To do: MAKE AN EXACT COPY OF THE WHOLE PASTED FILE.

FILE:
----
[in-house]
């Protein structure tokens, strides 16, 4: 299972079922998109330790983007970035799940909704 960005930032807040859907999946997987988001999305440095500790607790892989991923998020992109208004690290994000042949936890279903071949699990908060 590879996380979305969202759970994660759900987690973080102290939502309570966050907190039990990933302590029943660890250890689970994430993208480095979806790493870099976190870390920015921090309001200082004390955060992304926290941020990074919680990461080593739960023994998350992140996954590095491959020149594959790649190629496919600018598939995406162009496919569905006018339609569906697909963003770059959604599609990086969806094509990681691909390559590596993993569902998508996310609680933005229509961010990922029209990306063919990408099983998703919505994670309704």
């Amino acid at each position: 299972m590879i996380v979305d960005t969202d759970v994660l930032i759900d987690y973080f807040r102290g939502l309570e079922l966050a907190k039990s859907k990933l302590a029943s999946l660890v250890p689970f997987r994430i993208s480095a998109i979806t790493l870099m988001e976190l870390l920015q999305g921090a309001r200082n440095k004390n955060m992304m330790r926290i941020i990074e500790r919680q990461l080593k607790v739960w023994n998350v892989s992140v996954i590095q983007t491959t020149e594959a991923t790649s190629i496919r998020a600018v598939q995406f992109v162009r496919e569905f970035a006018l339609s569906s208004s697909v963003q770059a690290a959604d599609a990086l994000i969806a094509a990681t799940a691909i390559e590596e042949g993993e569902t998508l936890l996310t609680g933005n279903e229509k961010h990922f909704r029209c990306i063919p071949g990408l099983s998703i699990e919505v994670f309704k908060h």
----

[in-house]
């Protein structure tokens, strides 16, 4: 299972079922998109330790983007970035799940909704 960005930032807040859907999946997987988001999305440095500790607790892989991923998020992109208004690290994000042949936890279903071949699990908060 590879996380979305969202759970994660759900987690973080102290939502309570966050907190039990990933302590029943660890250890689970994430993208480095979806790493870099976190870390920015921090309001200082004390955060992304926290941020990074919680990461080593739960023994998350992140996954590095491959020149594959790649190629496919600018598939995406162009496919569905006018339609569906697909963003770059959604599609990086969806094509990681691909390559590596993993569902998508996310609680933005229509961010990922029209990306063919990408099983998703919505994670309704």
């Amino acid at each position: 299972m590879i996380v979305d960005t969202d759970v994660l930032i759900d987690y973080f807040r102290g939502l309570e079922l966050a907190k039990s859907k990933l302590a029943s999946l660890v250890p689970f997987r994430i993208s480095a998109i979806t790493l870099m988001e976190l870390l920015q999305g921090a309001r200082n440095k004390n955060m992304m330790r926290i941020i990074e500790r919680q990461l080593k607790v739960w023994n998350v892989s992140v996954i590095q983007t491959t020149e594959a991923t790649s190629i496919r998020a600018v598939q995406f992109v162009r496919e569905f970035a006018l339609s569906s208004s697909v963003q770059a690290a959604d599609a990086l994000i969806a094509a990681t799940a691909i390559e590596e042949g993993e569902t998508l936890l996310t609680g933005n279903e229509k961010h990922f909704r029209c990306i063919p071949g990408l099983s998703i699990e919505v994670f309704k908060h």